It was on August 20 to 24 that we had our annual Vacation Bible School at St. Martin’s, with the theme of Daniel’s Captivity in Babylon. The curriculum only covered the morning and so during the afternoons we did different activities like going to the playground, playing games, visiting the Fire Hall and crafts. And one of those crafts was Perler Beads.
Perler Beads are one of those crafts that seems like a great idea but soon one discovers there are many hidden pitfalls – something like clothing staining acrylic paint or the impossible to get rid of glitter. The beads are small, meant for tiny hands, and go onto small pegs on a plastic tray and are ironed until they melt together and form a mosaic like picture. They are beautiful when finished but the beads easily scatter onto the floor – I would not be surprised if there are still beads scattered across the church today – and the plastic trays are easily upset causing 30 minutes to an hour’s work to be undone in an instant. So why do I put up with Perler Beads? Because they cause children to be relatively quiet and in one place for a long period of time. But they also have another effect which is to cause children to be close to each other and still enough for long enough that they have time to talk to each other and get to know each other. Later on, I will tell you about a particular experience that happened VBS week with Perler Beads.
I returned from my three month sabbatical on August 7. What I studied during that time was not Perler Beads but was small groups in churches. Small groups are something like Perler Beads – they are a way to get people in one place at the same time for long enough to talk to each other and get to know each other. Last year when we were blessed by the ministry of Brian Walton, he started a few small Spiritual Conversation groups that met weekly four or five times to discuss the scripture readings from the Sunday worship services. We all benefitted from these groups as Brian had a place to test and refine his sermon ideas but those who were in those groups found a place where they could get to know people better. Sometimes it was people who didn’t know each other at all and sometimes it was people who knew each other for years but who hadn’t ever had a deeper conversation. These groups were quickly formed and there was a great demand for them.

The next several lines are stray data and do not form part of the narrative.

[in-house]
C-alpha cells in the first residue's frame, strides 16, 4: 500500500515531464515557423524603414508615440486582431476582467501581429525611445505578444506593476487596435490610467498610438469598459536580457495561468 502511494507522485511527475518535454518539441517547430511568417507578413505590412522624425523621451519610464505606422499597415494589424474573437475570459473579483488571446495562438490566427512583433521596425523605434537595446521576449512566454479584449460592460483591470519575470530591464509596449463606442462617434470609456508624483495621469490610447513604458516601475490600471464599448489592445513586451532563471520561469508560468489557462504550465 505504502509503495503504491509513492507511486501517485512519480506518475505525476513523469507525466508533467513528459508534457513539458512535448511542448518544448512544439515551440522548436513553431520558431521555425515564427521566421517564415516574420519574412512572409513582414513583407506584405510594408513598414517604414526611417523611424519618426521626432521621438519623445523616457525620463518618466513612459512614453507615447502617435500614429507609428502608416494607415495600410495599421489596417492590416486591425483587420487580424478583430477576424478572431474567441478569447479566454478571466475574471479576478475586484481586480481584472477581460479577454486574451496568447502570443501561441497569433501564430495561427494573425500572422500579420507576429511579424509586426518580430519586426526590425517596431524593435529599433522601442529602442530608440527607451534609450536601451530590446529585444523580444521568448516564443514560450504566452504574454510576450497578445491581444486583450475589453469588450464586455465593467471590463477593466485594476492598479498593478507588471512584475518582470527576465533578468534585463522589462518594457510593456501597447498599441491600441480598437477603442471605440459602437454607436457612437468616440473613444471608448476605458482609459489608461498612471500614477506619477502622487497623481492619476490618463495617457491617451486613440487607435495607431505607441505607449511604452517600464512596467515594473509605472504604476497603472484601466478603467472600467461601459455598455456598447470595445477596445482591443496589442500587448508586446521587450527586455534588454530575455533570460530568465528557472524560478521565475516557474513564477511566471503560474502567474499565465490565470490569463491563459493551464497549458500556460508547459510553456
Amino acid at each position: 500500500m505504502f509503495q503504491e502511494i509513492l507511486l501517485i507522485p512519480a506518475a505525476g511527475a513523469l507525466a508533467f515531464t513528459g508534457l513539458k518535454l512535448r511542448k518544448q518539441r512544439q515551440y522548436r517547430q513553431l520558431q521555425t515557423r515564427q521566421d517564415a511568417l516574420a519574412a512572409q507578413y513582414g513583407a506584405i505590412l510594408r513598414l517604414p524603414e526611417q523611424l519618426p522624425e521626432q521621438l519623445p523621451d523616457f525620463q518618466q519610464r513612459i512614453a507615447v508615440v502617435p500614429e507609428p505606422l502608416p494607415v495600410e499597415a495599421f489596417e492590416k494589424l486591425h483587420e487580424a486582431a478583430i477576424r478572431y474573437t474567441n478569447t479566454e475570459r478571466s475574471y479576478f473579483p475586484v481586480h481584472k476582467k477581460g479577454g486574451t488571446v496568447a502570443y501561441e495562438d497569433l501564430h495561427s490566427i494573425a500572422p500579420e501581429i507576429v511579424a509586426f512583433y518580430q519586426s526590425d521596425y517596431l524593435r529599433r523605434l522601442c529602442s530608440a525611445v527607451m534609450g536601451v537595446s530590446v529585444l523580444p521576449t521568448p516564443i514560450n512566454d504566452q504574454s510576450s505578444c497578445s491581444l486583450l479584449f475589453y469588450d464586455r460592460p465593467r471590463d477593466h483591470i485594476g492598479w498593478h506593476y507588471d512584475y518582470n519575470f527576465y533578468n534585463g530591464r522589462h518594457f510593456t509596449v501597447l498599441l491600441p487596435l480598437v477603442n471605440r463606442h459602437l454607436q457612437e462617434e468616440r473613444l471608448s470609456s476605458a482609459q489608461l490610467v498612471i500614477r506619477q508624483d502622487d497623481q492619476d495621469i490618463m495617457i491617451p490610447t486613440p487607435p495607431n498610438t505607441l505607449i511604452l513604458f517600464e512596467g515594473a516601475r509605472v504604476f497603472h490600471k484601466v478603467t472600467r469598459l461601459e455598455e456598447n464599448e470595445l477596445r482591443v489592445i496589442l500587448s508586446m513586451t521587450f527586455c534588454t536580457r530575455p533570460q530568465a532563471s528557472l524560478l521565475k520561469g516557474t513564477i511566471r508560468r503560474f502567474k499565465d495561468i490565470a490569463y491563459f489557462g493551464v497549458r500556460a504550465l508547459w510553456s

But what do these groups have to do with a church? Why should the church put its energy into these discussion groups? The scripture reading from the Acts of the Apostles today (Acts 2:43-47) gives a picture of the earliest form of the church. This is the Garden of Eden for the followers of Jesus. Just after Jesus gave his disciples the gift of the Holy Spirit, and just before the group of the followers of Jesus gets too big that it needs to be organized, this is the ideal form of the church. Gathering together to eat and pray and learn about Jesus. Seeing good things done every day. Sharing everything so that no one had too much or too little. No wonder that it says that every day more and more people joined them.
And what are the hallmarks of this Garden of Eden? Food – which we always do well in the church. Prayer – which we do every Sunday and strive to do every day in our lives. Good deeds – which we encourage every week. Sharing – an offering every week at worship and donating to the Mission and Service fund for projects in Canada and across the world. Learning about Jesus. And holding it all together – spending time with each other.
Spending time with each other was not a new idea with the new church. It was there from the very first. Jesus called his disciples to walk, eat, learn and live with him. There are only a handful of cases where it says that Jesus was away from his disciples for some time. They spent time with each other, learning about each other and about God.
Spending time together was good enough for Jesus and for the early church. It is for us as well? I think that it is an important part of being a church is spending time together – and not just in worship. Believe me, I think worship is important, but more is needed. There are few of us extraverted enough to share about ourselves in a church service. And if we went around the church asking about how everybody’s week was we’d have a service hours long. I love worship – but not that much! We need a smaller group with whom to share.